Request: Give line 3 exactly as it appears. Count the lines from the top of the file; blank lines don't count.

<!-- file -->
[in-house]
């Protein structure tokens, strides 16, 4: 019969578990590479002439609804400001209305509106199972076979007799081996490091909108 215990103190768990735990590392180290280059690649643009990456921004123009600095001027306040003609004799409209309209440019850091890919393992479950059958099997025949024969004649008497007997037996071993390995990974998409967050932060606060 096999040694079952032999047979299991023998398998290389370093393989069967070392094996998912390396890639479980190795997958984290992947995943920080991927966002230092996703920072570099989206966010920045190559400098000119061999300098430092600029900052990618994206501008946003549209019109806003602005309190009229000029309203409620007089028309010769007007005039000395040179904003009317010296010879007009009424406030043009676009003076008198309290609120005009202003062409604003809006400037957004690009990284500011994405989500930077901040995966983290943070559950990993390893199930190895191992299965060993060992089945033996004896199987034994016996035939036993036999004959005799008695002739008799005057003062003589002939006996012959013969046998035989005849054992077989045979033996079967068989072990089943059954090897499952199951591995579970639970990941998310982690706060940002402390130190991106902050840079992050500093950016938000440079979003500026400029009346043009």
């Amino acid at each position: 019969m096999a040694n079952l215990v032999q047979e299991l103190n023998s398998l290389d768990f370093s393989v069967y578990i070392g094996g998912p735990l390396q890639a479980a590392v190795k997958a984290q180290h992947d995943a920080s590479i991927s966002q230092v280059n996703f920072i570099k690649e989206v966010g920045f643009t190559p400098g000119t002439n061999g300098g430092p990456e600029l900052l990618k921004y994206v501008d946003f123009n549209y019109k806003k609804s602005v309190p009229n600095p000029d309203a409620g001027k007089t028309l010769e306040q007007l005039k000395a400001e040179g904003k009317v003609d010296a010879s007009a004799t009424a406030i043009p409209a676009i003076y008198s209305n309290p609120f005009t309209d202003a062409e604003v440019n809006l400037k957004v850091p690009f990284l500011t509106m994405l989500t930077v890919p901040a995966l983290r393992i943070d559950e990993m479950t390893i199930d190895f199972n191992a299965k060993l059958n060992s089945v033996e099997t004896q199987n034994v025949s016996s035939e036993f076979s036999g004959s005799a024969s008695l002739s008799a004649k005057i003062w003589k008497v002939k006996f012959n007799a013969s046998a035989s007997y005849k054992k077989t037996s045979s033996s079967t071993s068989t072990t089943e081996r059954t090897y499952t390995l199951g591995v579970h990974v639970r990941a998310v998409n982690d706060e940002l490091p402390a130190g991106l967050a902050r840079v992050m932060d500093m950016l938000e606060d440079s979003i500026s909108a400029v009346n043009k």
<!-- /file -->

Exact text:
């Amino acid at each position: 019969m096999a040694n079952l215990v032999q047979e299991l103190n023998s398998l290389d768990f370093s393989v069967y578990i070392g094996g998912p735990l390396q890639a479980a590392v190795k997958a984290q180290h992947d995943a920080s590479i991927s966002q230092v280059n996703f920072i570099k690649e989206v966010g920045f643009t190559p400098g000119t002439n061999g300098g430092p990456e600029l900052l990618k921004y994206v501008d946003f123009n549209y019109k806003k609804s602005v309190p009229n600095p000029d309203a409620g001027k007089t028309l010769e306040q007007l005039k000395a400001e040179g904003k009317v003609d010296a010879s007009a004799t009424a406030i043009p409209a676009i003076y008198s209305n309290p609120f005009t309209d202003a062409e604003v440019n809006l400037k957004v850091p690009f990284l500011t509106m994405l989500t930077v890919p901040a995966l983290r393992i943070d559950e990993m479950t390893i199930d190895f199972n191992a299965k060993l059958n060992s089945v033996e099997t004896q199987n034994v025949s016996s035939e036993f076979s036999g004959s005799a024969s008695l002739s008799a004649k005057i003062w003589k008497v002939k006996f012959n007799a013969s046998a035989s007997y005849k054992k077989t037996s045979s033996s079967t071993s068989t072990t089943e081996r059954t090897y499952t390995l199951g591995v579970h990974v639970r990941a998310v998409n982690d706060e940002l490091p402390a130190g991106l967050a902050r840079v992050m932060d500093m950016l938000e606060d440079s979003i500026s909108a400029v009346n043009k």